Terry H. Schwadron
Jan. 13, 2020
Amid impeachment talk to hold Donald Trump responsible for Insurrection Day — and his continuing defiance — we’re seeing both a broadening of distaste for hate talk from Trump supporters and a doubling down on flailing against authority of all kind that somehow has been personified in Trump.
What makes it remarkable is that we’re now arguing about what to argue about.
It seems difficult to know what is at stake when anti-government forces are arrayed around the state house in Boise, Idaho to call out its conservative Republican governor, for example, or for Trump-clad insurgents to talk about “patriotism” and simultaneously to issue armed threats against the pending inauguration of Joe Biden. At least in Michigan, we had understood the earlier swarms at the state house as opposing mask-wearing.
It has become anti-government chaos that sounds more dangerous by the hour.
As a nation, we’re hailing efforts to block hate speech on social media even as we express distaste for Big Tech to suddenly control long-awaited editorial control that it has avoided for years.
Exactly what would be “solved” by listening to insurrectionist or crackpot versions of election fraud or even by keeping Trump is totally muddled. We can’t agree that impeachment is about holding Trump accountable for his inciting speech. In the House, even Republicans are starting to wonder if they are against or for impeachment, about whether they are obligated to protect a Trump who won’t even acknowledge the building violence as anything but anger over his own loss at the polls.
Amid the legal arguments over ousting Trump are under way, we’re seeing the business community halting political contributions to those in Congress who backed election challenges, and groups of historians, lawyers and others attacking inciteful speeches. We’ve even seen a backlash against Trump-owned businesses, with the PGA canceling tournaments at Trump’s New Jersey property, banks suddenly withholding their business from the Trump Organization, entities including New York City are ending contracts with Trump’s companies and advice from ownership to conservative talk radio to tone down anything resembling rebellion. Those are things, as Washington Post columnist Jennifer Rubin notes, that should be permanent, not just in crisis response.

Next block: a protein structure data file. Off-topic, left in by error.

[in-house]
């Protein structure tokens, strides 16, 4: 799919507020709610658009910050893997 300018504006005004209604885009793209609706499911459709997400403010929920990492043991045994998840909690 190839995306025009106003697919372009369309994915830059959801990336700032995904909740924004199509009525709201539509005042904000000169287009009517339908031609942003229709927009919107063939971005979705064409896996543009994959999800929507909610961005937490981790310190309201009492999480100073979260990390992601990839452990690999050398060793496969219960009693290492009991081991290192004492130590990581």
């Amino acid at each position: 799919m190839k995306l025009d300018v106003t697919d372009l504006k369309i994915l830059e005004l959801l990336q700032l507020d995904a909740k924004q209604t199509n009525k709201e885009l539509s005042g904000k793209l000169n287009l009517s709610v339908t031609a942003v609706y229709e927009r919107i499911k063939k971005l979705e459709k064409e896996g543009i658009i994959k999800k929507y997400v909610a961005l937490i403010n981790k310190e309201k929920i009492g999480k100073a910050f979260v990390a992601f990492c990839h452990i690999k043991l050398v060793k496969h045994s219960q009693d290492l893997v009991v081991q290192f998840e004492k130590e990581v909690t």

But that’s no substitute for removing Trump and blocking him from office ever — or ridding ourselves of hate.
One Clear Target: Lawyers
Even Trump himself continues to confuse, yesterday deflecting criticism of his own role in inciting the Capitol attack by attacking impeachment proceedings as prompting violent response. A review of the hours of Trump’s paralysis watching the riots without reacting is simply chilling and almost worse than inciting the riot itself. This is not leadership. This is unfitness for the job — even if the job only lasts another week.
In the confusion, there is a clear target for those lawyers who carried the false water of election fraud for the Trump campaign. In courts, before state bars, in the political arena, now we’re seeing the political bill come due for the Rudy Giuliani crowd and those bringing so-called frivolous lawsuits, knowingly pursuing cases on overturning election results that lacked merit.
Weirdly, we hear that Trump is considering Giuliani to lead his defense against impeachment charges at the same time that Giuliani himself is facing a federal criminal investigation, his Ukrainian contacts are being sanctioned by Trump’s own Treasury Department, and Giuliani himself faces disbarment proceedings from the New York State Bar Assn. over inciting the riot. YouTube has removed Giuliani videos about the election challenges.
The Trump White House faces yet more legal pressure over reports that it pressured the U.S. attorney in Atlanta to join in finding election fraud, and then ordering his dismissal when he refused. U.S. Attorney Byung Jin Pak resigned suddenly last week in connection with the election challenges and whether Trump’s shakedown call to Georgia officials violated elections laws. According to Talking Points Memo, Trump personally ordered appointment of Bobby Christine as the new acting U.S. attorney, bypassing the career prosecutor who was in line to succeed Pak. .